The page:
Update: I've wikified this list to make it more useful.
Some notes I've gathered while working on some Very Large Projects™ over the last couple of years. Some of the projects have done some of these things, and some have done few/none of these. Live and learn... I'm just documenting them here so I can refer to something quasi-concrete on the next big-ish project that comes along.
None of these tips are written in stone. They are also not necessary for a project to get done, but these should make things much easier on everyone. YMMV. IANAL. YHBH. Wait. Not the last one...
I'll update the list as I think more about it.
Maintain a central repository of files for the project
- avoids 16,326 revisions of Word .doc files being emailed around. Which is the most recent? Are all changes in the latest-modified version? Do I need to keep the previous 16.325 revisions on my drive Just In Case?
- Everyone will be on the same page - no confusion with some people talking about stuff in revision 16,3200, some in the latest revision.
- Word files are definitely not suited to sharing information with a group - use a wiki or CMS or something, but Word .doc files are not the best way to share information, even though everyone might have Word installed (and they may even use it with the project - but .doc is NOT an interchange format).
- If something like Subversion is too geeky, try a shared FTP directory. Just do something to prevent confusion and missing files/data.
- For a simple text/data repository, Wiki Is Your Friend™
Have concrete targets/objectives/goals/milestones
- Make sure everyone (organizations and individuals) knows exactly what the plan is.
- Make sure everyone knows about the timeline - what are the "real" deadlines? What are dependencies within the project(s) to meet the deadlines? Avoid "fake" or "internal" deadlines - make sure everyone knows the real dates.
- What are the risks in the project? Where should resources be focussed to prevent failure?
- What is the plan to communicate about the project? Will you be showing it at conferences? If so, pick them well ahead of time and make sure everyone knows about them. Make sure everyone is on the same page so there aren't any last minute "oh, by the way, we're presenting it at X conference tomorrow..." types of surprises.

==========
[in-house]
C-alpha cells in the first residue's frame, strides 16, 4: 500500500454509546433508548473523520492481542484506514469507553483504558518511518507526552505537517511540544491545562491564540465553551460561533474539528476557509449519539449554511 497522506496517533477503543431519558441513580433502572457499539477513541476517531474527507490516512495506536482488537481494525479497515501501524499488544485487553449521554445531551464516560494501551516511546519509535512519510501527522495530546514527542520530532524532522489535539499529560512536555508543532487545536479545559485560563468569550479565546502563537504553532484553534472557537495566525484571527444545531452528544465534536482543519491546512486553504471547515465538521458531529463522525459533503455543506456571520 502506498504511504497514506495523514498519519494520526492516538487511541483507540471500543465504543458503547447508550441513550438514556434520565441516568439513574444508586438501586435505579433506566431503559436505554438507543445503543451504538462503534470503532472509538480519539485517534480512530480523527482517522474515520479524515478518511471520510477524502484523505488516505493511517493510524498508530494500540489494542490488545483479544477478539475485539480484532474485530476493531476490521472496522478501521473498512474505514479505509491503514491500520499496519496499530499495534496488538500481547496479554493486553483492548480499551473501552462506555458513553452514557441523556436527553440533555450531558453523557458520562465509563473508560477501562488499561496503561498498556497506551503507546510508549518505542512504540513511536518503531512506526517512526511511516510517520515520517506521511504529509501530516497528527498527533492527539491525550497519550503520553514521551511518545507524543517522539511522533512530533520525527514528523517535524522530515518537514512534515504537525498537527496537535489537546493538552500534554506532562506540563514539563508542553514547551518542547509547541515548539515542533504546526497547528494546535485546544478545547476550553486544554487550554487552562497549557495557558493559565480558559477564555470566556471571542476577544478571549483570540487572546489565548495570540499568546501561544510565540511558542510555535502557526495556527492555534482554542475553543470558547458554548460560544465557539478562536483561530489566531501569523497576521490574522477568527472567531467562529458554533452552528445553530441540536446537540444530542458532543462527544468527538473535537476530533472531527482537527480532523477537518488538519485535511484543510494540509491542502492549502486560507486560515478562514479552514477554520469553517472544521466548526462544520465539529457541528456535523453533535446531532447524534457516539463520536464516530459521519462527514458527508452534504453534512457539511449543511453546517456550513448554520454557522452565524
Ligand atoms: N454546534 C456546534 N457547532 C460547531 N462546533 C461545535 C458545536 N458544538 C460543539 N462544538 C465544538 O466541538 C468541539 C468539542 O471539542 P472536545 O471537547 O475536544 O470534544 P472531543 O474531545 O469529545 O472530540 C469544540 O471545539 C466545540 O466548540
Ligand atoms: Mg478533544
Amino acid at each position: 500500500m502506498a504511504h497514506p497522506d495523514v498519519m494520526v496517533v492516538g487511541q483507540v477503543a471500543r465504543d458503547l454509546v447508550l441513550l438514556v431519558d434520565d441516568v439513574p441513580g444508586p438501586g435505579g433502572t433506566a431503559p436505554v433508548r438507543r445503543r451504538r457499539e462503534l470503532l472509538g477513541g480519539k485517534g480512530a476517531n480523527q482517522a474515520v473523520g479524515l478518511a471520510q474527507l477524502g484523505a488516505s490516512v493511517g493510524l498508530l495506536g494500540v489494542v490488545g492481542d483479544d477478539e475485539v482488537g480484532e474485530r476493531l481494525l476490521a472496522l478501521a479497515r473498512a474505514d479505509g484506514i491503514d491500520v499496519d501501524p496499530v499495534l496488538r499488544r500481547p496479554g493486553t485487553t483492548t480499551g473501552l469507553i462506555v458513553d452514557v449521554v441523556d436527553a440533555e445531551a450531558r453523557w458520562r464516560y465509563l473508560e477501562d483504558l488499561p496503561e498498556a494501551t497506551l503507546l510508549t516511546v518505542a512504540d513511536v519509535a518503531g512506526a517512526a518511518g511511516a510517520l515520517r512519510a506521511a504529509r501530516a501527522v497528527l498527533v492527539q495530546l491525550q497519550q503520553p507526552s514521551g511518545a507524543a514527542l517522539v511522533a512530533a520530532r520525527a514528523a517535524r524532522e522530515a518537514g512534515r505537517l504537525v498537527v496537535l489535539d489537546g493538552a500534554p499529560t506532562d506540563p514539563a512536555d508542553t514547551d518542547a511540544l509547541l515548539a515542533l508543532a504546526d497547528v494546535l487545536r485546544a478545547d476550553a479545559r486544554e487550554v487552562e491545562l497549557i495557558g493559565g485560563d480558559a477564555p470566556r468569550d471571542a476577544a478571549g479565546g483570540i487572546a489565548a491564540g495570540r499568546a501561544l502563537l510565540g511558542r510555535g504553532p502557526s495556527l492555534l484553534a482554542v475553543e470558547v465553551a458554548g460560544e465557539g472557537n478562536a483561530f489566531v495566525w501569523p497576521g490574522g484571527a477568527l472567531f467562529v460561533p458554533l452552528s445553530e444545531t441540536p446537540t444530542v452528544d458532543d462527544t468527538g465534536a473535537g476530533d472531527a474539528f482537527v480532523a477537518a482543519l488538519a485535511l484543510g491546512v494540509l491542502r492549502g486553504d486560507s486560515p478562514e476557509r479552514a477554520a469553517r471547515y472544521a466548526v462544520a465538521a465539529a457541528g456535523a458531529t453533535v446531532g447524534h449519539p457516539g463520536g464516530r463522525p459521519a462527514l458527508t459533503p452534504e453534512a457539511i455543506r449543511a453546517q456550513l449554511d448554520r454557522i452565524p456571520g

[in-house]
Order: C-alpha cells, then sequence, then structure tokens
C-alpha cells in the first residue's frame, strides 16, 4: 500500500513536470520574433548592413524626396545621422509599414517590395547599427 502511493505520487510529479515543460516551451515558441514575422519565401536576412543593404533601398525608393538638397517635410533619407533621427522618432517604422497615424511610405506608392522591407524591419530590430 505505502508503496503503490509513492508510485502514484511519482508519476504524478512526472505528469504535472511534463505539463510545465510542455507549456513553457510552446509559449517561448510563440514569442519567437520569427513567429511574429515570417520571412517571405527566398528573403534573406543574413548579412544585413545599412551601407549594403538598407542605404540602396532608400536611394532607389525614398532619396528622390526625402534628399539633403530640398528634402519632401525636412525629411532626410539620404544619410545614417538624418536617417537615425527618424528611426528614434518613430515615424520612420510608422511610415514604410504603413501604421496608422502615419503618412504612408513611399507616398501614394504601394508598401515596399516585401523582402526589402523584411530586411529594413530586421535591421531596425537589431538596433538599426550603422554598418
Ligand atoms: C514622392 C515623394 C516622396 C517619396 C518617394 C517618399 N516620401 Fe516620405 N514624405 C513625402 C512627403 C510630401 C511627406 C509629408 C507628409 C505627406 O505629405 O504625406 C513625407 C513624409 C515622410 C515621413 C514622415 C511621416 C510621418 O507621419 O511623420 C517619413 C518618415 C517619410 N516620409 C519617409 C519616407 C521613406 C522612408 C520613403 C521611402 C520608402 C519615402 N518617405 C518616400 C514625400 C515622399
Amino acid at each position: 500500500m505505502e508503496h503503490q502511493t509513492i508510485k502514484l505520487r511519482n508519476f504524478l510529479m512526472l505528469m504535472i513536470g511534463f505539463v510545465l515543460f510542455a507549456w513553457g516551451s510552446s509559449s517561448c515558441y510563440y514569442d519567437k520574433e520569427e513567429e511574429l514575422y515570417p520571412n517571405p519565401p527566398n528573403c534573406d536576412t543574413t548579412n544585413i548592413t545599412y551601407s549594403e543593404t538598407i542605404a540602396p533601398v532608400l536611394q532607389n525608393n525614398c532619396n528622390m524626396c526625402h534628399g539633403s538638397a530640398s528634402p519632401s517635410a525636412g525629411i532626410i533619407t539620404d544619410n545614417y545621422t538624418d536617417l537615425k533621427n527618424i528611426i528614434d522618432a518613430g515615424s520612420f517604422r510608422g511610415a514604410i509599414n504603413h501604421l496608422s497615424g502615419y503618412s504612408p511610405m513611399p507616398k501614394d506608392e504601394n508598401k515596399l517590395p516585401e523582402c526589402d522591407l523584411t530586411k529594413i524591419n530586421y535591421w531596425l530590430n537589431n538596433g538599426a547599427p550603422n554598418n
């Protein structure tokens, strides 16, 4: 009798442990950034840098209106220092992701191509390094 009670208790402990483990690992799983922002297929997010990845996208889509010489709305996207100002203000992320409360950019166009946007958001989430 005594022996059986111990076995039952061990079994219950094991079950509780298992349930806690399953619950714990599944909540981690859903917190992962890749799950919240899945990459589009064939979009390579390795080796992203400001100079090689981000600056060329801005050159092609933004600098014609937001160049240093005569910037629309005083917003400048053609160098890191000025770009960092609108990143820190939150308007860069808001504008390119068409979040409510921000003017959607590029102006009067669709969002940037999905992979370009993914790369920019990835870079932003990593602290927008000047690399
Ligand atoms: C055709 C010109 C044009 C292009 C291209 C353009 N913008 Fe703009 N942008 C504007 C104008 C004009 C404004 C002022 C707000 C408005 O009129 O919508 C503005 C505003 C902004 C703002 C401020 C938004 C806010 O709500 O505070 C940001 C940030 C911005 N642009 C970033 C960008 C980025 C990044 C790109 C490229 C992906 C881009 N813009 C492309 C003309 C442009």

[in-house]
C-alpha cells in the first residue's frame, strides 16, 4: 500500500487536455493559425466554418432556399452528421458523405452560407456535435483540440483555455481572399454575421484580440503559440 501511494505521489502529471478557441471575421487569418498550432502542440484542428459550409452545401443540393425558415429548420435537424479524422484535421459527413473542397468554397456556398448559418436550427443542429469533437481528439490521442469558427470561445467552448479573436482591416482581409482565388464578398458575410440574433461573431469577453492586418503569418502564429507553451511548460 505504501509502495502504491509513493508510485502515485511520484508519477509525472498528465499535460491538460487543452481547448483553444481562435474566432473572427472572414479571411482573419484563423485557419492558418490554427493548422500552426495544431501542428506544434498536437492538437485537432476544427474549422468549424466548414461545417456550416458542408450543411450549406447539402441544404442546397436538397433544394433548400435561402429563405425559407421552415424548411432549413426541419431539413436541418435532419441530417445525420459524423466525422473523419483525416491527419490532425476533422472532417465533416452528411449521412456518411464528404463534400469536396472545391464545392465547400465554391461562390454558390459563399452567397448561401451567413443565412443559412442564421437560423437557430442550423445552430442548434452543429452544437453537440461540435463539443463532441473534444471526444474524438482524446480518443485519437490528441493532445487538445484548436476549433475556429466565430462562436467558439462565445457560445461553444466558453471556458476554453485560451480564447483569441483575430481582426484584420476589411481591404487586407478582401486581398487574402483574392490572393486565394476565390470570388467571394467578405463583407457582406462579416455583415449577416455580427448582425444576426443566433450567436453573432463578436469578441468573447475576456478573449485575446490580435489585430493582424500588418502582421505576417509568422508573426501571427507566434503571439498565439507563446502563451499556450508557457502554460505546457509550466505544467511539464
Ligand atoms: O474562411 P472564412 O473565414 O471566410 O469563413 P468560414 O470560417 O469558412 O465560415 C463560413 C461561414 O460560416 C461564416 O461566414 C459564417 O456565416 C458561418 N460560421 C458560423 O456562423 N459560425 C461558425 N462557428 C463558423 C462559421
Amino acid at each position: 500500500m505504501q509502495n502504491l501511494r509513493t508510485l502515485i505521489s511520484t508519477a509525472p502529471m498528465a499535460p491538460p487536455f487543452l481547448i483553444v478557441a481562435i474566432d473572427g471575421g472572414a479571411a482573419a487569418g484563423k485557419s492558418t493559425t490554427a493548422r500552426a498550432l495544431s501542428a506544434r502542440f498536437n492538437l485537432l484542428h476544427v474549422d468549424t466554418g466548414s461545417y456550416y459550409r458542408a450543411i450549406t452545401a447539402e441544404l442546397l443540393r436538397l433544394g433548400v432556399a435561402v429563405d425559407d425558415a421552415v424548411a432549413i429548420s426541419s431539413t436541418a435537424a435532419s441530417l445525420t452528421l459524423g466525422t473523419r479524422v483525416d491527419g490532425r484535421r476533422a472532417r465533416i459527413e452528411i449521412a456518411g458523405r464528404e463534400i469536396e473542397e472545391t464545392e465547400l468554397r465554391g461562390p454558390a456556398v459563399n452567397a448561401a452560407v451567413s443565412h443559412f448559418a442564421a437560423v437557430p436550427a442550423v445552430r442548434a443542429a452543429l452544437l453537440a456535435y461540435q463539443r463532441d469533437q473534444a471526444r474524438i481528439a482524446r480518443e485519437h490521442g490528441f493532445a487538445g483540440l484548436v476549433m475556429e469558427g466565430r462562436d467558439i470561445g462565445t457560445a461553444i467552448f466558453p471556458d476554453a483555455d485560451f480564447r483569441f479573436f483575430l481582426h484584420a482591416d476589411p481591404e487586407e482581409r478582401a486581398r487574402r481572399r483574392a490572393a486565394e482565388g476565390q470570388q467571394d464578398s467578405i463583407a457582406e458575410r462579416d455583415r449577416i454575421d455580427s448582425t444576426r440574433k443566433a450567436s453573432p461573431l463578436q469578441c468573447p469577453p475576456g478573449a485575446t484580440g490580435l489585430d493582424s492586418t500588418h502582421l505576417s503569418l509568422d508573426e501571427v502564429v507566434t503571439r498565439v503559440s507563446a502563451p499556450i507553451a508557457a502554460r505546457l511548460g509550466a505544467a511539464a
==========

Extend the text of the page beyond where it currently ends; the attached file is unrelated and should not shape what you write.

- Have regular meetings - they don't have to be face-to-face, they can even be phone calls or IM sessions - but talk regularly to avoid confusion.
- Don't have meetings just to have meetings. That's a bigger waste of time than not having any meetings at all. Meetings should be short, productive, and useful. As soon as they stop being any of these things, they cut into efficiency on the project. Meet when you need to, and only when you need to.
- Share notes from (online and offline) meetings so that there isn't any confusion about what was discussed. Wiki pages are handy for this.
- Make sure everyone on the project has an instant messaging account. It's so much easier on everyone if they can just quickly ping each other for quick questions without drafting emails, or interrupting each other with phone calls, etc... As an added bonus, iChat and Skype accounts function for both text messaging as well as audio conferences (and in the case of iChat, video as well) - very handy for free ad-hoc meetings.
- The documentation for the project should include links to the central file repository(ies), timelines/milestones/objectives, meeting notes, etc...
- Documentation should be written both for people new to the project (people come and go - prepare for it), and for existing people who may not have all of the information active in their heads - projects take time, so there should be a backup outboard brain shared by project members
- Avoid monolithic "here it is - it's done" releases. Build early, build often, seek feedback/review/critique throughout the entire project lifespan.
- Make sure the plan/timeline/milestones are still valid as you move along. Stuff happens. Things change. Make sure you're not painting yourself into a corner with outdated plans. If plans change, make sure everyone is on the same page, and document the change (why did it change? what is the new plan? how does the change affect the rest of the project? the timeline? deliverables? etc...)
- Embrace change/risk. If you're not changing the plan at all, you're likely not being responsive. (don't change just for something to do, but don't freak out about it) Also, risk isn't a bad thing. If there was no risk, the project wouldn't be necessary. Risk is where the magic happens, so work with it.